scene of the Metpol Regatta. The date was Wednesday 27th May. There were 33
boats on the entry list, and they came from 11 different Forces. There were 13
entries from the M.P.S.C., 4 from Sussex; two each from Bedfordshire, Thames
Valley, Kent, Dorset, Hampshire, and Nottinghamshire and South Wales; and one
each from Avon and Somerset, and Leicestershire. The Met. entry included 2
Wayfarers from the Cadet Centre at Hendon. The most popular classes were the
Lasers, with 13 boats, and the Albacores and Solos with three each.
The weather was warm and calm to start with, but as the day wore on became windier, and then wetter, right at the end of racing.
This meeting was a Met. benefit, with the first four prizes going to members of. the M.P.S.C. The regatta was won by the Team Glen, alias Dan and Alistair, in their Albacore 'Monarch'. (Alistair is now in the Job, working on Y District.) Dan thought that he would not be sailing this season, but when he had the chance of having Alistair as his crew he changed his mind. They were only able to win one of the three races, but the 2nd position gained in the first race enabled them to take the title.
The second prize went to the Team Burbeck, John and Elizabeth, sailing a borrowed Albacore, number 6649. The boat was built by Woof Brothers, of Exmouth, and goes like a dream.
The third prize went to a Laser sailor, and a police pensioner to boot: Yes. You've guessed it ! It was Stan Laurenson-Batten. He was also sailing a borrowed boat, and was sporting a broken finger (said he shut it in a car door).. But it did not seem to handicap him very much. He still went like the proverbial wind.
There were three Albacores in the first 6 places, and 5 Lasers in the first 10 places. There were 5 M.P.S.C. boats in the first 6. The '(a politically incorrect saying.. [BB])' (or should I say an I.C.3.) was the black Solo sailed extremely well by Martin Walker, from Avon and Somerset. He sailed so well that he won the first race and came 8th in the last race, in the heavier going. These results were good enough to win him the 5th prize.
When the time came for the first race to begin, Eric Humphries, the Race Officer, was still chugging around the reservoir searching for enough wind to justify a line start. After several attempts to set a start line the wind did pick up sufficiently to get the fleet away on a simple triangular course. Charlie Jordan slid into the lead in his brand new Spearhead. He was closely followed by Stan Batten and Ross E11iston in their Lasers. Sidewinder came next, just ahead of the Glens. These two Albacores were neck and neck at the next mark, but on the third leg it was Monarch that pulled away and then overtook Batten and Elliston. The wind started to pick up now and on the second lap boats were actually planing. This helped the Lasers and the Solo chasing the leaders. The Burbecks started to move up through the fleet and overtook Sidewinder. Charlie Jordan then lost his crew overboard at the gybe mark, and he lost his lead. The race finished with Dan Glen in the lead, with the single handers pulling up all the time.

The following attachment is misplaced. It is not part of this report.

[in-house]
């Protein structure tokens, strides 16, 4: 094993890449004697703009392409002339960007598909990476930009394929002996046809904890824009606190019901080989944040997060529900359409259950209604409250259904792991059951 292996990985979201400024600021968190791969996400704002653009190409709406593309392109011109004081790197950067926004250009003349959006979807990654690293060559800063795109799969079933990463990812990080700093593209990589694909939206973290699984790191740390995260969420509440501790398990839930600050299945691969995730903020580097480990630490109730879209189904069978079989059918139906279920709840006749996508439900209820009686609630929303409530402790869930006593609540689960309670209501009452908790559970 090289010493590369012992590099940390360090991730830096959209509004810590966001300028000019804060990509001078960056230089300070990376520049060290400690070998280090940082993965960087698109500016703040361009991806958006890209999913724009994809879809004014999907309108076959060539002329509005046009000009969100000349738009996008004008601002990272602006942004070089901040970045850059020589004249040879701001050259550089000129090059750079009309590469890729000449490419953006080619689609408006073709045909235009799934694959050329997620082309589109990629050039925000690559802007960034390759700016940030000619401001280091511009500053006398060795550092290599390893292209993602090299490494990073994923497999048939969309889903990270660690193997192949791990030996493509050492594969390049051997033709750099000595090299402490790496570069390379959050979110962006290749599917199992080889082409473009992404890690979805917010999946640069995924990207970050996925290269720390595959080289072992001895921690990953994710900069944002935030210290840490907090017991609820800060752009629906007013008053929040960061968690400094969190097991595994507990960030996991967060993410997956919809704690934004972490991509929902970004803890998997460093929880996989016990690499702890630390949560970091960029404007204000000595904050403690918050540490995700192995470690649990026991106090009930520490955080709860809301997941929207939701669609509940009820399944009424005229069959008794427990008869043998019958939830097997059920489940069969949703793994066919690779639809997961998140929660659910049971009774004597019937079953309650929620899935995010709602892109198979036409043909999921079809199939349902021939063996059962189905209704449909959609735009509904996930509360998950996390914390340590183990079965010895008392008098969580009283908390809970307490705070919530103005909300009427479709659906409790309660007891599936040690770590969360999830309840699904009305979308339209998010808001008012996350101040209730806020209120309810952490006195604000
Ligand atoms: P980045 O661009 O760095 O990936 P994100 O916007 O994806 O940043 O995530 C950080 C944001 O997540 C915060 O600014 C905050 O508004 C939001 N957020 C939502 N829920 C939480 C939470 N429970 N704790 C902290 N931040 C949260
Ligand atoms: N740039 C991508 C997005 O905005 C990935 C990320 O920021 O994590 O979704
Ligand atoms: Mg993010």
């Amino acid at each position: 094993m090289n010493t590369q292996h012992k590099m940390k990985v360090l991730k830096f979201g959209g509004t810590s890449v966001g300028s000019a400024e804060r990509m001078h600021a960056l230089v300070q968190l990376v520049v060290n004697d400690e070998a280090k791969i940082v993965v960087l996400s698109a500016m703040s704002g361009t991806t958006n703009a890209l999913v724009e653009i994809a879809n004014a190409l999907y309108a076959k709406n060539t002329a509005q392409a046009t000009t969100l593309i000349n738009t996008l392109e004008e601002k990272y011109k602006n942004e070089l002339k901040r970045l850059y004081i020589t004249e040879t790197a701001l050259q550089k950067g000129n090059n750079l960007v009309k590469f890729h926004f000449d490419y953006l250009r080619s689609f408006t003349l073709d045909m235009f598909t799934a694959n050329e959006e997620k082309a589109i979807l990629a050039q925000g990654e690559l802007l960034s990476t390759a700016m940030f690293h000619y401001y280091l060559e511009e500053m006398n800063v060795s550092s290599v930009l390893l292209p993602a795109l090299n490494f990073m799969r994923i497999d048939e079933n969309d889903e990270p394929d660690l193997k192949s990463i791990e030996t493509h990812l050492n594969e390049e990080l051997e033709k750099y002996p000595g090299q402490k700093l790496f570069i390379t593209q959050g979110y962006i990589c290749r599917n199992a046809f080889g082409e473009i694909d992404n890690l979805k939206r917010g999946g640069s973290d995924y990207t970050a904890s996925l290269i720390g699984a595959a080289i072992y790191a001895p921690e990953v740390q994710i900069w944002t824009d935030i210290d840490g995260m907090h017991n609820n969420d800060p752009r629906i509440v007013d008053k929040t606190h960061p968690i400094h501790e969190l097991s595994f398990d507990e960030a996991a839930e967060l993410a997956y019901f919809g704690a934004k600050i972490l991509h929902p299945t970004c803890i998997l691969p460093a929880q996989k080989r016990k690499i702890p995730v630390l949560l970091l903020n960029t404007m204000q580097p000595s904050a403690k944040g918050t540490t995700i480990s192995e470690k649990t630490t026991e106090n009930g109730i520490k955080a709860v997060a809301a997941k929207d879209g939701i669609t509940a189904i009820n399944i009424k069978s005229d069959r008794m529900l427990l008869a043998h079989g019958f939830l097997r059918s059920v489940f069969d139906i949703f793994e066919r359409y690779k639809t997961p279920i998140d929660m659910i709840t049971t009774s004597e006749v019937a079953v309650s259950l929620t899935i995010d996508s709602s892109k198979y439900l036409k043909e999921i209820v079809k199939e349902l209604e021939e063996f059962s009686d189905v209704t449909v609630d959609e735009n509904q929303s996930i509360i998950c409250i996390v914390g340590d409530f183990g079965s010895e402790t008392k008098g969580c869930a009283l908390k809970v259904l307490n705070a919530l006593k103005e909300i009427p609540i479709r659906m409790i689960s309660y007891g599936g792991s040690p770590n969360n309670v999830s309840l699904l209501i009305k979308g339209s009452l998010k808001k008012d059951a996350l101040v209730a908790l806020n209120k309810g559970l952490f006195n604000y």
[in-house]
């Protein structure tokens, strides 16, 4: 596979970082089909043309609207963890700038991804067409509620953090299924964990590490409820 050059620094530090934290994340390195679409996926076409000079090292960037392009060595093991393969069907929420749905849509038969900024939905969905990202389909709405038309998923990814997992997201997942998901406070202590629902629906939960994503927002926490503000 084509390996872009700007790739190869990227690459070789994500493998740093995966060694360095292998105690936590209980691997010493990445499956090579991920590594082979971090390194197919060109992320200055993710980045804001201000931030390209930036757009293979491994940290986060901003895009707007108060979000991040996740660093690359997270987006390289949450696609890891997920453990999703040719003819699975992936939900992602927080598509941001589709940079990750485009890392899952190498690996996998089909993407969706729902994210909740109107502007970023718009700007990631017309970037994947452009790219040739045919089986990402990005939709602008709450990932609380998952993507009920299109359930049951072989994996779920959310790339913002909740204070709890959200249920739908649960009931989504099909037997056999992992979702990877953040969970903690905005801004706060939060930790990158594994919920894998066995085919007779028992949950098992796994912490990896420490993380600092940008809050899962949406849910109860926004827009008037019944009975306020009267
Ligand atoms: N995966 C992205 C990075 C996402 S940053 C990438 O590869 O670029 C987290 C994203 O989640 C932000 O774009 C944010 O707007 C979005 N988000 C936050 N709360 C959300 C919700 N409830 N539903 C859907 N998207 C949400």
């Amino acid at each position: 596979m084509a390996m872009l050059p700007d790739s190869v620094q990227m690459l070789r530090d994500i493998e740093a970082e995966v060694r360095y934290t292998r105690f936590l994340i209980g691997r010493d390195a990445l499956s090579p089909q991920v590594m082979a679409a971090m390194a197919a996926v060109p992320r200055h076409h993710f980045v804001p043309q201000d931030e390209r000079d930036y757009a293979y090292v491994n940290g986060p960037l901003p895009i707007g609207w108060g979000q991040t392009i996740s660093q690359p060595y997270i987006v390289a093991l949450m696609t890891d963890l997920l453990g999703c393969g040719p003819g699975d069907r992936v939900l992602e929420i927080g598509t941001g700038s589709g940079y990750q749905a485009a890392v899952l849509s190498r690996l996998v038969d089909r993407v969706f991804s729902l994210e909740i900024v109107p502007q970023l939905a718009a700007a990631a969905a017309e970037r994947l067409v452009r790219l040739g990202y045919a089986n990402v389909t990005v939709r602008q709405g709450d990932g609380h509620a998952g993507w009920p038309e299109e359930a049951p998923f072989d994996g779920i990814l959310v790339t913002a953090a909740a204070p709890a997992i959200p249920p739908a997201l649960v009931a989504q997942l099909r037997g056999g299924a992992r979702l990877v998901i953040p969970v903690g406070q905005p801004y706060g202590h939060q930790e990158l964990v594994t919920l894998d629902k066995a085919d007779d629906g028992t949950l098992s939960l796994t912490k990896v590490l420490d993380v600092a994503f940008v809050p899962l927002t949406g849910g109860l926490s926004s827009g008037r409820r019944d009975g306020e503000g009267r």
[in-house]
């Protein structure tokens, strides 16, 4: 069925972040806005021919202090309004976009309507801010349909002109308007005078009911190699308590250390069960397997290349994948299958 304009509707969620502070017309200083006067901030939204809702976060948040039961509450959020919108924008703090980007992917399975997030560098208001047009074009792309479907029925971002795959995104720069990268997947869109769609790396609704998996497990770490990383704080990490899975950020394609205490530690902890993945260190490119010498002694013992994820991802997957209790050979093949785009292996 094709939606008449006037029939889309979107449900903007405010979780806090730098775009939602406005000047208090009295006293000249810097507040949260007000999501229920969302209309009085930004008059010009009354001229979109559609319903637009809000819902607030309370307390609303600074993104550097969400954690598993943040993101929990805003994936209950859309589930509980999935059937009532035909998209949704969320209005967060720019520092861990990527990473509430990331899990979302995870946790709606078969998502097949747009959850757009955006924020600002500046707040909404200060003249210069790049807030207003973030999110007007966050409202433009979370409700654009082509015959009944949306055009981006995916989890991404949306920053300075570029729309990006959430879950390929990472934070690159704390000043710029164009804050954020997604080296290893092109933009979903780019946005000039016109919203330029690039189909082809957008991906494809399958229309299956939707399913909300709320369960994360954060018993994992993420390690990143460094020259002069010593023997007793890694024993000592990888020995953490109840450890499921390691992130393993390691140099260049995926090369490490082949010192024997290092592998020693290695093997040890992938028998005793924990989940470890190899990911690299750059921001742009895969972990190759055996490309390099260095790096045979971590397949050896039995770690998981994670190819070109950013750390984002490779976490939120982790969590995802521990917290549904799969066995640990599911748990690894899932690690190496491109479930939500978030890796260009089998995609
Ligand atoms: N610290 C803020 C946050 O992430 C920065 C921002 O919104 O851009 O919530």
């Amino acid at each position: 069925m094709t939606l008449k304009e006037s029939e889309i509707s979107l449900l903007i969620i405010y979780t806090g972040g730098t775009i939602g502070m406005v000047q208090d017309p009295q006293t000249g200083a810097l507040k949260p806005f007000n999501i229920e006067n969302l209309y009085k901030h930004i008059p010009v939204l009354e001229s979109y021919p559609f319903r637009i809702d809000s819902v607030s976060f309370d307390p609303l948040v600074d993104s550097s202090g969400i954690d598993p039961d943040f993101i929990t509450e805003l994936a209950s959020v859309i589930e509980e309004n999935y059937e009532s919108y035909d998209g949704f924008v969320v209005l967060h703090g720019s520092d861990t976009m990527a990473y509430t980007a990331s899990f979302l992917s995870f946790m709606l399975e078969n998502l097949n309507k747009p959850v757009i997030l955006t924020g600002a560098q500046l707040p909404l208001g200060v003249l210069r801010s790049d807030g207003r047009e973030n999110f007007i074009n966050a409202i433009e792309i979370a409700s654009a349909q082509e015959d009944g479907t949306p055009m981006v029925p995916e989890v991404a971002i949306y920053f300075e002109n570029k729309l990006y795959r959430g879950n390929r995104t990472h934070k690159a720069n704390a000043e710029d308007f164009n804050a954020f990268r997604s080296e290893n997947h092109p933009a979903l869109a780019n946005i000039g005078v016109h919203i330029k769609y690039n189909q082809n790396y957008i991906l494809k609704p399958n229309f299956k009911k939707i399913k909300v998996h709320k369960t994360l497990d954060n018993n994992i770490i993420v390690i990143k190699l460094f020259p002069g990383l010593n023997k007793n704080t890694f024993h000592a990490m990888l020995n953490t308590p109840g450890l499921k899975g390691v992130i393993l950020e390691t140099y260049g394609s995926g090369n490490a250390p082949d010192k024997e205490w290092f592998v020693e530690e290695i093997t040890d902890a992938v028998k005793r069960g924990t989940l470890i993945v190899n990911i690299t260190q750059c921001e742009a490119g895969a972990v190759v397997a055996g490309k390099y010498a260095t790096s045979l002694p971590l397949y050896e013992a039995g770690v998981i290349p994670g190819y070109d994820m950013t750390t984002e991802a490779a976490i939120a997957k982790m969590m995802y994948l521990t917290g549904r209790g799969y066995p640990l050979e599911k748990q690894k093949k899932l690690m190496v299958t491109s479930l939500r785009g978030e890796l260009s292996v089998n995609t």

The second race, after lunch, also had plenty of wind towards the end. It was over a similar course as the first one. The Osprey of Malcolm Palmer, from Dorset, shot off into the lead and never lost it. Behind him the Burbecks and the Glens battled it out in their private little war. This time it was the Burbecks that triumphed. They were able to beat off Dan's challenge and won the race, with Dan pipped for 2nd place by the Laser of Stan Batten. Derek Coleman was unfortunate enough to capsize at the gybe mark and narrowly missed being run down by the following boats. The first 10 places in this race were taken by Albacores and Lasers, with 3 Albacores in the first 4, Malcolm Palmer was first to finish, but was 11th on handicap.
The third race was again a triangular course, but the wind had swung round somewhat, but was still quite strong. Strong enough to cause several boats to capsize. The Osprey took off on its lonely lead again, and was the first boat over the line at the finish. He left the three Albacores battling it out in his wake, with the Lasers.. This time Dan Glen was able to keep ahead of the others, but had Ross Elliston as his closest rival. Roger Glass and Charlie Jordan were amongst those to capsize during the battle. Stan Batten was ahead of Sidewinder until the last beat, when the Albacore managed to slip by him. Dan won the race, with Ross Elliston 2nd. John and Liz Burbeck were third, just ahead of Palmer's Osprey. Martin Walker, in the Solo, beat all but three of the Lasers, and Alex Ross, in the Mirror, was only one place behind Martin, and finished 9th.
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LEICESTERSHIRE POLICE REGATTA - 1981
This years regatta organized by the Leicestershire Police was held on
Thursday 11th June, at Rutland Water Sailing Club. This has become a very popular
event over the years and Rutland must be one of the best inland sailing waters
in the country. It is certainly one of the largest.
The event was won by the inimitable Stan Batten, sailing a borrowed Laser, and complete with newly healed broken finger. The weather conditions were well to Stan's liking - very windy. Perhaps, not quite so windy as last year, but enough to cause many of the crews to enter the water. He was the winner of the first two races and came fourth in the last race.
The second prize went to a 2 man beat, a Merlin Rocket, sailed by John Neaverson and Simon Gathercole from Nottingham. They won the last race and were 2nd in the first race.